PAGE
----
Institutions must be vigilant in ensuring responses to requests are on time
Complaint: The Canadian International Development Agency (CIDA) delayed in responding to a request for records of electronic communications between the Prime Minister’s Chief of Staff and CIDA officials.
Investigation: The OIC learned that the delay resulted from a lack of attention on the part of both CIDA and officials in the Privy Council Office (PCO), who had been consulted about the records. For example, CIDA took 22 months to determine which records were relevant to the request. In turn, PCO gave no attention to the consultation request for 14 months. No one from CIDA followed up, despite its policy to do so when consultations are late.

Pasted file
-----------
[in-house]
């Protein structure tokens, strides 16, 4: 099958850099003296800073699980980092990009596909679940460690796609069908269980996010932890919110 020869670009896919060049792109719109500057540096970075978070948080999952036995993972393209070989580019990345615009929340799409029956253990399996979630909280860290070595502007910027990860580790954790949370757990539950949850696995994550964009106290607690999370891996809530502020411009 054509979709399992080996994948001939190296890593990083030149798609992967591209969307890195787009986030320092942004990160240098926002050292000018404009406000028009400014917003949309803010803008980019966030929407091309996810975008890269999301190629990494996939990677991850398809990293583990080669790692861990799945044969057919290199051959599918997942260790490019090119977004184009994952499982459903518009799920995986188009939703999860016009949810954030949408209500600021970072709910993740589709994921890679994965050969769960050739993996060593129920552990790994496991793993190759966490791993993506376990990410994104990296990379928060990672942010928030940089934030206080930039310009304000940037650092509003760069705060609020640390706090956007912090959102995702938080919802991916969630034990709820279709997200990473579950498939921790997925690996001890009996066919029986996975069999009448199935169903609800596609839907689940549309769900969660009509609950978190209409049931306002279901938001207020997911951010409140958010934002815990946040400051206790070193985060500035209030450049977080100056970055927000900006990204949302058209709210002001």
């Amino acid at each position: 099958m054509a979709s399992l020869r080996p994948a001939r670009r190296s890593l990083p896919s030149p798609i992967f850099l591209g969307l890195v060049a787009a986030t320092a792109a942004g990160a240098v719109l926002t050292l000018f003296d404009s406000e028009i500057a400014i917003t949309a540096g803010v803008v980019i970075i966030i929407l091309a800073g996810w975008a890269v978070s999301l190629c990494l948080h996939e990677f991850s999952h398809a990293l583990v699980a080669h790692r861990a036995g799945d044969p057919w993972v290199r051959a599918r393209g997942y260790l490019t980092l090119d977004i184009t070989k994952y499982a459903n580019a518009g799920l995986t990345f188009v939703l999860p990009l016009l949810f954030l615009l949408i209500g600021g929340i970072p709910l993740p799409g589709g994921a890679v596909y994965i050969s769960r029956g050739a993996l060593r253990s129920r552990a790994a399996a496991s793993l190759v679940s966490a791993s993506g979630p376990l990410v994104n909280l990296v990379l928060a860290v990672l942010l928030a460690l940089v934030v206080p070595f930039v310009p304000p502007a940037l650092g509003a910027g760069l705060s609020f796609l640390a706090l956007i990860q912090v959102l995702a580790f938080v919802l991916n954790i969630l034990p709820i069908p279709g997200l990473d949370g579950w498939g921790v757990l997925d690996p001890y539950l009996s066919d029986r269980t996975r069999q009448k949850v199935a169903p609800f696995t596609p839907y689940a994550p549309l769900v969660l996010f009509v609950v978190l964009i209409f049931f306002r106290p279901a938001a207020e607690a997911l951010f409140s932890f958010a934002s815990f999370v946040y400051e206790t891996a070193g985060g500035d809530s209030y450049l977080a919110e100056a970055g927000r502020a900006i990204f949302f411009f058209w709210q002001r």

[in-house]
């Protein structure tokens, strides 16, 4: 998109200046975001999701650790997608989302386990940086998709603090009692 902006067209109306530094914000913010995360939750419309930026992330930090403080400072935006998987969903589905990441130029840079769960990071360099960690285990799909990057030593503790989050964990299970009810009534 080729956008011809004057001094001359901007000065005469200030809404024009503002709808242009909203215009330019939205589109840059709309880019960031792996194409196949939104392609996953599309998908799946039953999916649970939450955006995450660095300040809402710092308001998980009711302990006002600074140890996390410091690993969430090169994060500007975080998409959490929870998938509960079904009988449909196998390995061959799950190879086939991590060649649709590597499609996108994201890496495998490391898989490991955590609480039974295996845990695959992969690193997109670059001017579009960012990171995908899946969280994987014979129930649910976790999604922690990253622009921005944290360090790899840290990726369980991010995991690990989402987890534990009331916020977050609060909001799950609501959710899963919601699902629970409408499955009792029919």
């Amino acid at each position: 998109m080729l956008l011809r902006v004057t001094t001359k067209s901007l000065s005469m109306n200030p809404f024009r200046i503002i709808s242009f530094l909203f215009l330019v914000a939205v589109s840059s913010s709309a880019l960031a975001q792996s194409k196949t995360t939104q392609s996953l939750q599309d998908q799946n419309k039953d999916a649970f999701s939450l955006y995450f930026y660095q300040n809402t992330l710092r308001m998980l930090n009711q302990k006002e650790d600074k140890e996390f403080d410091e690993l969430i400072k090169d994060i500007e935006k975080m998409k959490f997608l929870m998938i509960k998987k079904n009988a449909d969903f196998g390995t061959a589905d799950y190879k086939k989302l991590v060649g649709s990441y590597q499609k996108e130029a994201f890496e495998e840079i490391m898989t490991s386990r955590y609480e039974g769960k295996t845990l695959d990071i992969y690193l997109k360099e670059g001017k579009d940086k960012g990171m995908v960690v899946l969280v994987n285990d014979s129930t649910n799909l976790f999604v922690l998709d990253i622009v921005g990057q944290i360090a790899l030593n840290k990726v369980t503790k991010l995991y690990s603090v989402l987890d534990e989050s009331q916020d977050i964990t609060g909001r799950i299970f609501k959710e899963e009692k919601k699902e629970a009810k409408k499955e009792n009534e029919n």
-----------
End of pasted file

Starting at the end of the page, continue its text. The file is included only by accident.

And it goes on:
Outcome: A new CIDA analyst contacted PCO to enquire about the status of the consultation. As a result, PCO began to work on the file and responded to CIDA two months later.
Information Commissioner’s position
- The institution that receives an access request is ultimately responsible for responding to it on time, even when it needs to consult with another institution. CIDA failed to do so in this case.
- Best practices for consultations include negotiating with or requesting a deadline from the institution being consulted; monitoring the response time and following up when necessary; and making a decision about disclosure when the consultation response will be late.